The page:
Last month, Sri Lanka launched a one-month pilot project to re-open the country for tourism while opening the two airports. Hundreds of tourists arrived from Ukraine in a “travel bubble.”
Sri Lanka’s total confirmed cases since March reached 45,498 on Tuesday with 215 confirmed deaths.
COPENHAGEN, Denmark — Danish health authorities will allow a wait of up to six weeks before administering a second dose of a coronavirus vaccine, but say the original guidelines of waiting only three to four weeks to deliver a second shot should be followed whenever possible.
Soeren Brostroem, head of the Danish Health Authority, says his agency and the Danish Medicines Agency have been scrutinizing vaccine data. Denmark is part of the European Union, which officially kicked off its vaccination programs on Dec. 27 using the Pfizer-BioNTech coronavirus vaccine, which requires two shots.
“We can see in the documentation that it can take up to six weeks between each injection. We will add this to our updated guidelines,” Brostroem told Danish news agency Ritzau. “If you go longer than six weeks, we cannot see the scientific evidence that you are protected with certainty.”
Britain, in an effort to vaccinate as many people as quickly as possible, has allowed authorities to stretch out the time between the first shot and the second from 21 days to 12 weeks. Around the world, among scientists and governments, there is strong debate on the wisdom of that plan.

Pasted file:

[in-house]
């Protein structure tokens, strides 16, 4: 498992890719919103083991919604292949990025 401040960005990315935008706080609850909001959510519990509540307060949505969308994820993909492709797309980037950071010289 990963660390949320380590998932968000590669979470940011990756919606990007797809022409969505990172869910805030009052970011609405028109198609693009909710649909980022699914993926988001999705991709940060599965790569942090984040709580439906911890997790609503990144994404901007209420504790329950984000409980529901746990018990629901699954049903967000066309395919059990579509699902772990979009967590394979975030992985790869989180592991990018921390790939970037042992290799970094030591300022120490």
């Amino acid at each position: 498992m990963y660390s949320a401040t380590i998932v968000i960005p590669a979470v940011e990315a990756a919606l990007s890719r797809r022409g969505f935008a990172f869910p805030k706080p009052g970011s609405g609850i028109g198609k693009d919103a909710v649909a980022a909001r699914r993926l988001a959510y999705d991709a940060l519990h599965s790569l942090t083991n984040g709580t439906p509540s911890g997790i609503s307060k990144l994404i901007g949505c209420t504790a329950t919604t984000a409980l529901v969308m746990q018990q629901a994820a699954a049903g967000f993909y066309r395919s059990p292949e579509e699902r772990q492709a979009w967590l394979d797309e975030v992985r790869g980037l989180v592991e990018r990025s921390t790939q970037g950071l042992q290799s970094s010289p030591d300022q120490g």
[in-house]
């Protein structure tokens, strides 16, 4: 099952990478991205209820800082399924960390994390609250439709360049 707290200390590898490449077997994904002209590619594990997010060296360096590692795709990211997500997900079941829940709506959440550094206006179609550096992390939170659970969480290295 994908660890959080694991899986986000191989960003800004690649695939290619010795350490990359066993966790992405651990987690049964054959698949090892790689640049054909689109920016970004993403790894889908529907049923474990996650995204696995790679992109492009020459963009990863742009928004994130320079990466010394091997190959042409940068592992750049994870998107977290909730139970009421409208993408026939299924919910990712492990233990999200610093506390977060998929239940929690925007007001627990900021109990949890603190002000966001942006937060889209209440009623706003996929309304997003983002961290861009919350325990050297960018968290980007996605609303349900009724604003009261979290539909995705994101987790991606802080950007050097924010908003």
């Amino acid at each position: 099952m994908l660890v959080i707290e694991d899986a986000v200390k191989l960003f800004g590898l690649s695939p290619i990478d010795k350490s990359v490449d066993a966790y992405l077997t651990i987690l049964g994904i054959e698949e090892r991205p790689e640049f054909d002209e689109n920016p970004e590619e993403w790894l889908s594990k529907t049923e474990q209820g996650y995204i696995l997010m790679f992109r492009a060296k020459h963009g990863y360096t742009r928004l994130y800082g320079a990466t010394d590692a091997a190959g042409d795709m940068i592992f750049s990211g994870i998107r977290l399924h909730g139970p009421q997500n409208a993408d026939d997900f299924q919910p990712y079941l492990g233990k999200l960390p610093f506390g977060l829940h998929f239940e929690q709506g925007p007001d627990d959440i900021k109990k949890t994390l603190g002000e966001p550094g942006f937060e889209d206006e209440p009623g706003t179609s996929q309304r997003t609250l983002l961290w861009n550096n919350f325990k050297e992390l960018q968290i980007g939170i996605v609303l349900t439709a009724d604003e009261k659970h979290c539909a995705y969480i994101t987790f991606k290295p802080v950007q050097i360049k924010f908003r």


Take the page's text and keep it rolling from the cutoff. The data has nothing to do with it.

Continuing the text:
ROME — The Italian government has extended travel restrictions and other measures for another week in its modified Christmas season lockdown to try to head off a new surge in coronavirus infections.
A decree approved by the Cabinet early Tuesday extends the measures to Jan. 15. At the same time, the government agreed to begin letting high school students return to class starting next week, but only in limited numbers. High schools have been on remote learning since the end of October, though elementary and middle schoolers have been attending in-person school since the start of the academic year.
Italy has been trying to control its latest wave of infections with localized restrictions. After two months of restrictions, infections have plateaued but hospitals are still under pressure, hundreds of people are still dying every day and officials fear cases could surge again due to holiday get-togethers.
Italy has reported more than 75,600 confirmed virus deaths, but experts say many deaths were not counted early in the pandemic.
PARIS — Amid public outcry, France’s health minister has promised an “exponential” acceleration of his country’s slow coronavirus vaccination process.